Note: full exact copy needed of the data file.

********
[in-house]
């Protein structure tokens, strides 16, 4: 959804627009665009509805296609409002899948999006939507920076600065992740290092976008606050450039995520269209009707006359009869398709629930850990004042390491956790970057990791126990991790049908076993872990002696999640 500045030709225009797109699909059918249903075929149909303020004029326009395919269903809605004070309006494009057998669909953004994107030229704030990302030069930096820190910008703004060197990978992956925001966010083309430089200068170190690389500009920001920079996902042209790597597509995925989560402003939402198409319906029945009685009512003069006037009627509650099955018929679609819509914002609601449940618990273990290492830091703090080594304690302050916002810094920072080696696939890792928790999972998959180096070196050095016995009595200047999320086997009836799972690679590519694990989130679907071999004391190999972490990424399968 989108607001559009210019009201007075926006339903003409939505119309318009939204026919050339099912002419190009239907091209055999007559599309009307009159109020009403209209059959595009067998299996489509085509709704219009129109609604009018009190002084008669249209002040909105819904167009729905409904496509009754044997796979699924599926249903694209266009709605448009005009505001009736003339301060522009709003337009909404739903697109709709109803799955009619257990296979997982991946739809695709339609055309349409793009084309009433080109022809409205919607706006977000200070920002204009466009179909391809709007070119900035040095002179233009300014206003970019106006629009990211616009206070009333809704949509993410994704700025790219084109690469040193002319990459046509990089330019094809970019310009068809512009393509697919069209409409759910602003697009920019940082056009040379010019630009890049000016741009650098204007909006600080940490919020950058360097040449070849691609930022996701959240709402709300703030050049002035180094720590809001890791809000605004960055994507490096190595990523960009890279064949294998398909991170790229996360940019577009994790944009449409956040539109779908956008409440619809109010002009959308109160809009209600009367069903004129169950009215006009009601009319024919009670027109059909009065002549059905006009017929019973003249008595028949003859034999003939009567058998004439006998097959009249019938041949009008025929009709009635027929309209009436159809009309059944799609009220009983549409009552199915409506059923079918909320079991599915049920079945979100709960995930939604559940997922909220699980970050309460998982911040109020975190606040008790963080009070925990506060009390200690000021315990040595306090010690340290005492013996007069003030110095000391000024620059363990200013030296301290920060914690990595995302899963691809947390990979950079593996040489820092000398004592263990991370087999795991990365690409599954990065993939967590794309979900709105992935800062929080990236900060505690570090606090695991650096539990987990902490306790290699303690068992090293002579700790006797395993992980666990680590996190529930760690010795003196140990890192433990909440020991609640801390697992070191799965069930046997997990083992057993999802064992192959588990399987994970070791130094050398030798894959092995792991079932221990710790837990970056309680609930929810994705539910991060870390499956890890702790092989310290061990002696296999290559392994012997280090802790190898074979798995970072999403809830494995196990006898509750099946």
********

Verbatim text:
[in-house]
């Protein structure tokens, strides 16, 4: 959804627009665009509805296609409002899948999006939507920076600065992740290092976008606050450039995520269209009707006359009869398709629930850990004042390491956790970057990791126990991790049908076993872990002696999640 500045030709225009797109699909059918249903075929149909303020004029326009395919269903809605004070309006494009057998669909953004994107030229704030990302030069930096820190910008703004060197990978992956925001966010083309430089200068170190690389500009920001920079996902042209790597597509995925989560402003939402198409319906029945009685009512003069006037009627509650099955018929679609819509914002609601449940618990273990290492830091703090080594304690302050916002810094920072080696696939890792928790999972998959180096070196050095016995009595200047999320086997009836799972690679590519694990989130679907071999004391190999972490990424399968 989108607001559009210019009201007075926006339903003409939505119309318009939204026919050339099912002419190009239907091209055999007559599309009307009159109020009403209209059959595009067998299996489509085509709704219009129109609604009018009190002084008669249209002040909105819904167009729905409904496509009754044997796979699924599926249903694209266009709605448009005009505001009736003339301060522009709003337009909404739903697109709709109803799955009619257990296979997982991946739809695709339609055309349409793009084309009433080109022809409205919607706006977000200070920002204009466009179909391809709007070119900035040095002179233009300014206003970019106006629009990211616009206070009333809704949509993410994704700025790219084109690469040193002319990459046509990089330019094809970019310009068809512009393509697919069209409409759910602003697009920019940082056009040379010019630009890049000016741009650098204007909006600080940490919020950058360097040449070849691609930022996701959240709402709300703030050049002035180094720590809001890791809000605004960055994507490096190595990523960009890279064949294998398909991170790229996360940019577009994790944009449409956040539109779908956008409440619809109010002009959308109160809009209600009367069903004129169950009215006009009601009319024919009670027109059909009065002549059905006009017929019973003249008595028949003859034999003939009567058998004439006998097959009249019938041949009008025929009709009635027929309209009436159809009309059944799609009220009983549409009552199915409506059923079918909320079991599915049920079945979100709960995930939604559940997922909220699980970050309460998982911040109020975190606040008790963080009070925990506060009390200690000021315990040595306090010690340290005492013996007069003030110095000391000024620059363990200013030296301290920060914690990595995302899963691809947390990979950079593996040489820092000398004592263990991370087999795991990365690409599954990065993939967590794309979900709105992935800062929080990236900060505690570090606090695991650096539990987990902490306790290699303690068992090293002579700790006797395993992980666990680590996190529930760690010795003196140990890192433990909440020991609640801390697992070191799965069930046997997990083992057993999802064992192959588990399987994970070791130094050398030798894959092995792991079932221990710790837990970056309680609930929810994705539910991060870390499956890890702790092989310290061990002696296999290559392994012997280090802790190898074979798995970072999403809830494995196990006898509750099946």